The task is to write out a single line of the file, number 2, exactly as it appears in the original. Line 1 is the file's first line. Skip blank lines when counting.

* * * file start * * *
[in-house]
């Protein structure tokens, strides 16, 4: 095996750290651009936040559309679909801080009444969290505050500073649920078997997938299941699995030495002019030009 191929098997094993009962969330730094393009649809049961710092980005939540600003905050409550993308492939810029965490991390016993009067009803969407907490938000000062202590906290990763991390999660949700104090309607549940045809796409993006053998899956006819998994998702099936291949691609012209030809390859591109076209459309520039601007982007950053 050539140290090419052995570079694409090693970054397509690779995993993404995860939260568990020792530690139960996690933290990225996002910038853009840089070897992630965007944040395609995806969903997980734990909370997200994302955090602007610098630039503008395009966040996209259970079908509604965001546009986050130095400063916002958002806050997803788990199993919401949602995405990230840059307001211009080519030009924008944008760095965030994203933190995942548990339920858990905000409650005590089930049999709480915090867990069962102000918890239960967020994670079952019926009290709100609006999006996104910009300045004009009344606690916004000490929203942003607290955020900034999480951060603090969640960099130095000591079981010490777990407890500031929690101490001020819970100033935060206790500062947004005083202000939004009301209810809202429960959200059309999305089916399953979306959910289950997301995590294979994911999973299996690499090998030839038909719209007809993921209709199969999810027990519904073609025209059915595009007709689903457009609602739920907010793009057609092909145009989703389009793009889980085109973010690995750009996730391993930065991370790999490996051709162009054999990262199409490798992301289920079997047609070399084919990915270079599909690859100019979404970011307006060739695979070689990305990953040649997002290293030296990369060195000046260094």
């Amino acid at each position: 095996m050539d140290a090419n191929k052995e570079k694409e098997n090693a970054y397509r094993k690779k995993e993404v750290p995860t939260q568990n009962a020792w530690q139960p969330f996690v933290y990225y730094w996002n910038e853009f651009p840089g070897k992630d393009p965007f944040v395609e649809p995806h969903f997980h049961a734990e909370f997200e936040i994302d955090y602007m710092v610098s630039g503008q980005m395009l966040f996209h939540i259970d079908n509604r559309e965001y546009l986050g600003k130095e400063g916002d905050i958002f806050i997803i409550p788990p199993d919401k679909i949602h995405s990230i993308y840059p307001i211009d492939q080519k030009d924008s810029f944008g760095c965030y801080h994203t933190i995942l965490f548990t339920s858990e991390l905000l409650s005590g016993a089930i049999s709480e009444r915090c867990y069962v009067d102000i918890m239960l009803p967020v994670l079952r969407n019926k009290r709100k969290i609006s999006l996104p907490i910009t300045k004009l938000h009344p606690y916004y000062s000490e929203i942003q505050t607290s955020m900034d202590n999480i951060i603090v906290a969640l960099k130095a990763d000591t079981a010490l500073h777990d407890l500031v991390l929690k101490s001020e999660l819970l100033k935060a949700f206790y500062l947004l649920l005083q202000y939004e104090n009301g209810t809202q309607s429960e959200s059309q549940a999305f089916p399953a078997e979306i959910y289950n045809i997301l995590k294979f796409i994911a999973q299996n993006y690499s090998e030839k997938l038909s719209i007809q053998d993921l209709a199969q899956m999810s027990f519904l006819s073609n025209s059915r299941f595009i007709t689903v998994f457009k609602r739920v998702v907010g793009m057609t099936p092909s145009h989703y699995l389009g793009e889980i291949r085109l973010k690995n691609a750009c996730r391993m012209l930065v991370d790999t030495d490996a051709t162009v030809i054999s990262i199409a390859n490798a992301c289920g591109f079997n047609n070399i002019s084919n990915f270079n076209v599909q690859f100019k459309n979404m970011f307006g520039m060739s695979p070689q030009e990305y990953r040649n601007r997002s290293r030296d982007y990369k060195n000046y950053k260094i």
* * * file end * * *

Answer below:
């Protein structure tokens, strides 16, 4: 095996750290651009936040559309679909801080009444969290505050500073649920078997997938299941699995030495002019030009 191929098997094993009962969330730094393009649809049961710092980005939540600003905050409550993308492939810029965490991390016993009067009803969407907490938000000062202590906290990763991390999660949700104090309607549940045809796409993006053998899956006819998994998702099936291949691609012209030809390859591109076209459309520039601007982007950053 050539140290090419052995570079694409090693970054397509690779995993993404995860939260568990020792530690139960996690933290990225996002910038853009840089070897992630965007944040395609995806969903997980734990909370997200994302955090602007610098630039503008395009966040996209259970079908509604965001546009986050130095400063916002958002806050997803788990199993919401949602995405990230840059307001211009080519030009924008944008760095965030994203933190995942548990339920858990905000409650005590089930049999709480915090867990069962102000918890239960967020994670079952019926009290709100609006999006996104910009300045004009009344606690916004000490929203942003607290955020900034999480951060603090969640960099130095000591079981010490777990407890500031929690101490001020819970100033935060206790500062947004005083202000939004009301209810809202429960959200059309999305089916399953979306959910289950997301995590294979994911999973299996690499090998030839038909719209007809993921209709199969999810027990519904073609025209059915595009007709689903457009609602739920907010793009057609092909145009989703389009793009889980085109973010690995750009996730391993930065991370790999490996051709162009054999990262199409490798992301289920079997047609070399084919990915270079599909690859100019979404970011307006060739695979070689990305990953040649997002290293030296990369060195000046260094």